By Jessica Cook
On Monday, April 2, 2012, U.S. Citizenship and Immigration Services (USCIS) will begin accepting FY 2013 H-1B cap-subject petitions for employment starting on October 1, 2012.
U.S. businesses use the H-1B visa to employ foreign workers in “professional” or “specialty occupation” positions. The H-1B visa allows for six (6) years of employment in the United States, which is extendable if the company sponsors the individual for permanent residence.
Why apply on April 2?
The law allows for 65,000 new H-1B visas to be issued each year, and an additional 20,000 visas are available to foreign workers with an advanced degree from a U.S. academic institution. Because there is a cap on the number of available visas each year, employers should take advantage of the April 2 filing opportunity to ensure they obtain an H-1B for any foreign workers they wish to employ in H-1B status as of October 1, 2012.
Certain employers are exempt from the H-1B cap, and can apply for an H-1B visa year-round. These include institutions of higher education such as universities, non-profit entities related to an institution of higher education, and non-profit or government-affiliated research organizations. In addition, foreign workers who have already been counted against the H-1B cap are not subject to the H-1B cap.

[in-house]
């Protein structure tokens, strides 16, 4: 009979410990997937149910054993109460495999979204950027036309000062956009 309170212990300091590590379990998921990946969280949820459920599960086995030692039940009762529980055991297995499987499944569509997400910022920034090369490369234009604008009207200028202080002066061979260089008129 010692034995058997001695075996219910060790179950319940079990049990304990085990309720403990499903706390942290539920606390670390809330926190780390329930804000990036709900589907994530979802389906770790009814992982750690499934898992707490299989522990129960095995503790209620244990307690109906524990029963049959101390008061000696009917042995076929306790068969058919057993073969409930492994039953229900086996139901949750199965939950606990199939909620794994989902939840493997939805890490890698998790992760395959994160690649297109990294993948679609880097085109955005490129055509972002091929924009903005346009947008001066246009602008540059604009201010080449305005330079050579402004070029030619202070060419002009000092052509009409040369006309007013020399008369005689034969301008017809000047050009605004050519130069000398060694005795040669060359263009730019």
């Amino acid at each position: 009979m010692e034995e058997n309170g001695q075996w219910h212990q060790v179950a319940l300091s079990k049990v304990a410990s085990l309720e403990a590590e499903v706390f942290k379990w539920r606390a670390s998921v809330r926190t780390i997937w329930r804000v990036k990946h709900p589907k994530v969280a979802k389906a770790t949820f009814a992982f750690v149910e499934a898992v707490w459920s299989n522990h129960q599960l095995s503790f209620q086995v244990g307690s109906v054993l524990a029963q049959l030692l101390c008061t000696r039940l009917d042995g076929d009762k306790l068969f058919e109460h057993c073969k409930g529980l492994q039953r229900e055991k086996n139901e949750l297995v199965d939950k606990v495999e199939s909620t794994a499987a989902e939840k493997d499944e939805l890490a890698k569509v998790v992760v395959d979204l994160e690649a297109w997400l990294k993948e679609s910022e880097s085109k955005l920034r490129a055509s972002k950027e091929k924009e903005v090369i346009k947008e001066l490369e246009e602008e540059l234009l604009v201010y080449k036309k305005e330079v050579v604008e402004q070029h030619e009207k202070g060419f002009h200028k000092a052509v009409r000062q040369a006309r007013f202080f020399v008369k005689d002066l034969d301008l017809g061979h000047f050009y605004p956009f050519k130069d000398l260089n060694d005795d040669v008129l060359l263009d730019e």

What position and worker qualifies for an H-1B?
Any position that requires at least a bachelor’s degree as a minimum qualification may qualify for an H-1B visa. In other words, if in the general labor market a candidate would usually need a bachelor’s degree to be hired for a given position, that position may be filled by an H-1B worker.
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Similarly, the H-1B worker must possess a degree in a field related to the position being filled. If the H-1B worker does not have a formal educational degree, then 12 years of progressive experience in the field may be used instead to obtain the equivalent of a bachelor’s degree.
How do I prepare?
Although the FY 2012 H-1B cap was not reached until November 22, 2011, we cannot predict whether the cap will be reached quickly this year. Therefore, employers should immediately evaluate their hiring needs for this year and identify any current employees or potential hires who will need H-1B sponsorship.
Possible candidates for an H-1B visa include potential new hires or current employees working on another type of work visa, such as student (F-1/OPT), exchange visitor (J-1), intra-company transferee (L-1), or NAFTA professional (TN). Once employers have identified candidates for H-1B status, they should contact an immigration attorney to evaluate whether the offered position and the candidate’s credentials will support an H-1B petition and start preparing to file the H-1B case on April 2, 2012.
This was originally published on Fisher & Phillips Cross Border Employer Law blog.